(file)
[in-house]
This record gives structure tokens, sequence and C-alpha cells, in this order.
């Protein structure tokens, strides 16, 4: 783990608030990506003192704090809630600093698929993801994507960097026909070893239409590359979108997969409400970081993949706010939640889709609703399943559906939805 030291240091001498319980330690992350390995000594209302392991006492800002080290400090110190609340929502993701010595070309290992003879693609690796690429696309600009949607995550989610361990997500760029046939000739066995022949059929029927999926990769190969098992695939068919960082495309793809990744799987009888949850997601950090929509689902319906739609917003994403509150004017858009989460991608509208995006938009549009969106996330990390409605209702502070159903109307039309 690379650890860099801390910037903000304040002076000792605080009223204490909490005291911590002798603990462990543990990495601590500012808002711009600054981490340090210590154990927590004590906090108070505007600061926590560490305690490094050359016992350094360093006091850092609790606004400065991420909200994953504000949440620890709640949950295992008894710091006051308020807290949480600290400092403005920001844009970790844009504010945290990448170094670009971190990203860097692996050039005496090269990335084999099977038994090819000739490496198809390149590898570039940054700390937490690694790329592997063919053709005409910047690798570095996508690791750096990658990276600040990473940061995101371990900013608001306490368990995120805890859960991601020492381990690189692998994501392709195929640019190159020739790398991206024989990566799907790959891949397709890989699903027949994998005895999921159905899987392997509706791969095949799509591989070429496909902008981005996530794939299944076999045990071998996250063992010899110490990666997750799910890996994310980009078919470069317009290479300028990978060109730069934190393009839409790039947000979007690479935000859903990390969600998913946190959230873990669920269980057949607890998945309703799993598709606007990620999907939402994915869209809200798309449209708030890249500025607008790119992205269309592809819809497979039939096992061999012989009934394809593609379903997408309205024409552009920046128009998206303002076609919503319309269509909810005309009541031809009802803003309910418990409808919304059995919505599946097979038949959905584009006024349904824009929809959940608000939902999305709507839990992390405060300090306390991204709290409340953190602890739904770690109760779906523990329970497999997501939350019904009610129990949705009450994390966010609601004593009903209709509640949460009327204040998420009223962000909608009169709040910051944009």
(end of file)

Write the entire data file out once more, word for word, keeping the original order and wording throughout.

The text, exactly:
[in-house]
This record gives structure tokens, sequence and C-alpha cells, in this order.
């Protein structure tokens, strides 16, 4: 783990608030990506003192704090809630600093698929993801994507960097026909070893239409590359979108997969409400970081993949706010939640889709609703399943559906939805 030291240091001498319980330690992350390995000594209302392991006492800002080290400090110190609340929502993701010595070309290992003879693609690796690429696309600009949607995550989610361990997500760029046939000739066995022949059929029927999926990769190969098992695939068919960082495309793809990744799987009888949850997601950090929509689902319906739609917003994403509150004017858009989460991608509208995006938009549009969106996330990390409605209702502070159903109307039309 690379650890860099801390910037903000304040002076000792605080009223204490909490005291911590002798603990462990543990990495601590500012808002711009600054981490340090210590154990927590004590906090108070505007600061926590560490305690490094050359016992350094360093006091850092609790606004400065991420909200994953504000949440620890709640949950295992008894710091006051308020807290949480600290400092403005920001844009970790844009504010945290990448170094670009971190990203860097692996050039005496090269990335084999099977038994090819000739490496198809390149590898570039940054700390937490690694790329592997063919053709005409910047690798570095996508690791750096990658990276600040990473940061995101371990900013608001306490368990995120805890859960991601020492381990690189692998994501392709195929640019190159020739790398991206024989990566799907790959891949397709890989699903027949994998005895999921159905899987392997509706791969095949799509591989070429496909902008981005996530794939299944076999045990071998996250063992010899110490990666997750799910890996994310980009078919470069317009290479300028990978060109730069934190393009839409790039947000979007690479935000859903990390969600998913946190959230873990669920269980057949607890998945309703799993598709606007990620999907939402994915869209809200798309449209708030890249500025607008790119992205269309592809819809497979039939096992061999012989009934394809593609379903997408309205024409552009920046128009998206303002076609919503319309269509909810005309009541031809009802803003309910418990409808919304059995919505599946097979038949959905584009006024349904824009929809959940608000939902999305709507839990992390405060300090306390991204709290409340953190602890739904770690109760779906523990329970497999997501939350019904009610129990949705009450994390966010609601004593009903209709509640949460009327204040998420009223962000909608009169709040910051944009």